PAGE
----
Vote on Open Pit Mine by Elroy Sparta March 16th

Thanks to Eric Zingler, for this update on the proposed open pit mine near the Elroy-Sparta Trail, the nation’s oldest rail trail. Eric is a consultant and writer with a passion for biking who lives on an acreage near the Elroy-Sparta Bike Trail. The permit application will go before the Monroe County Board’s Committee on Sanitation, Planning & Zoning, & Dog Control, March 16th.  Click here for the agenda and meeting details. The more people who attend, the better. If you cannot attend, please call or send an email asking the Board to rethink the permit or require a culvert so the dump trucks will not have to cross the trail at the very least.

COMMITTEE: Sanitation, Planning & Zoning, & Dog Control

DATE: March 16, 2015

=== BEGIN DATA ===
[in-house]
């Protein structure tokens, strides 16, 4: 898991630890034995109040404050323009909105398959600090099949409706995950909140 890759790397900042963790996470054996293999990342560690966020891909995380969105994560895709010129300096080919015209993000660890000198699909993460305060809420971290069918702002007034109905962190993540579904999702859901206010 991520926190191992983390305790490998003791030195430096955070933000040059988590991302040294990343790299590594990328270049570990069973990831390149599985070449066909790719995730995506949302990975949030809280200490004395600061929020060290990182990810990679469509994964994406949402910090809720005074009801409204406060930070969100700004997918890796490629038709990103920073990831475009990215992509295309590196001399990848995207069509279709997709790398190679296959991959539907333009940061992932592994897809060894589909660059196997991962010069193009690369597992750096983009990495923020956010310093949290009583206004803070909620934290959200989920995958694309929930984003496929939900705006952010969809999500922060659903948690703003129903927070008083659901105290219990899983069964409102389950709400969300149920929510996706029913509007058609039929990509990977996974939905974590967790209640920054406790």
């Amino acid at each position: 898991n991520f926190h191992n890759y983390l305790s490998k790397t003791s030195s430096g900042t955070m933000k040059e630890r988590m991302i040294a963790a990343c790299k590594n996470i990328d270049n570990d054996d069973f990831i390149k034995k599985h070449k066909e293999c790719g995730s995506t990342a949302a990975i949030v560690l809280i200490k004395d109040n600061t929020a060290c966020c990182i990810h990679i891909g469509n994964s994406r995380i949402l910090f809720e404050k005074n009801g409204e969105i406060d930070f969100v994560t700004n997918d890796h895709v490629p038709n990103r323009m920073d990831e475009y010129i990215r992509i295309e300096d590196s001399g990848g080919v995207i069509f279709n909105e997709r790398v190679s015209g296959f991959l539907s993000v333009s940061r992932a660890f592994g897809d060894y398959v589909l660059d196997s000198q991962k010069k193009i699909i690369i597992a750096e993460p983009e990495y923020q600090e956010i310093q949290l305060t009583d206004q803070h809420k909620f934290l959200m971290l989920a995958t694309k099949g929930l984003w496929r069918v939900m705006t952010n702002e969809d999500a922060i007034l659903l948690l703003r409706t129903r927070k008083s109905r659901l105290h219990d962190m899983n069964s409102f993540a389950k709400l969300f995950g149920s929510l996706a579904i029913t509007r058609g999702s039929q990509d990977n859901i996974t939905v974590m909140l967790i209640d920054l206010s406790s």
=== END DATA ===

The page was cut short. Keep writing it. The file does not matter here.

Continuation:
TIME: 6:00 P.M.

PLACE: Rolling Hills – Auditorium 14345 County Hwy B Sparta, WI 54656,


The future view off the Elroy-Sparta Trail?

I appreciate this opportunity to give you an update on the Mathy Quarry controversy affecting the Elroy – Sparta Trail.  Mathy Construction is a multi-state operation which operates gravel and frac sand mines.  They purchased approximately 300 acres adjacent to the Elroy – Sparta Trail a short distance from the Tunnel Trail Campground and expect to open a gravel quarry with a high capacity well and send 50-75 trucks per day down a 13% grade on the top of the hill on Logan Road across the bike trail. I and many Elroy-Sparta Trail users would prefer the Monroe County Board deny Mathy’s permit request to operate an open mine. If not that, we want Mathy to install a culvert under the trail so the dump trucks don’t have to cross the trail at the same grade as people on bicycle and on foot.

The Propublica investigative journalism site lists 14 Mathy federal government road construction awards, with eleven in Iowa, and only one in Wisconsin.  It is clear that the gravel they want is not for “regional use” as many pro quarry supporters claim, and it is destined for multi-state use.  As I wrote in one letter to the editor last year, “this is not your grandpa’s gravel pit.”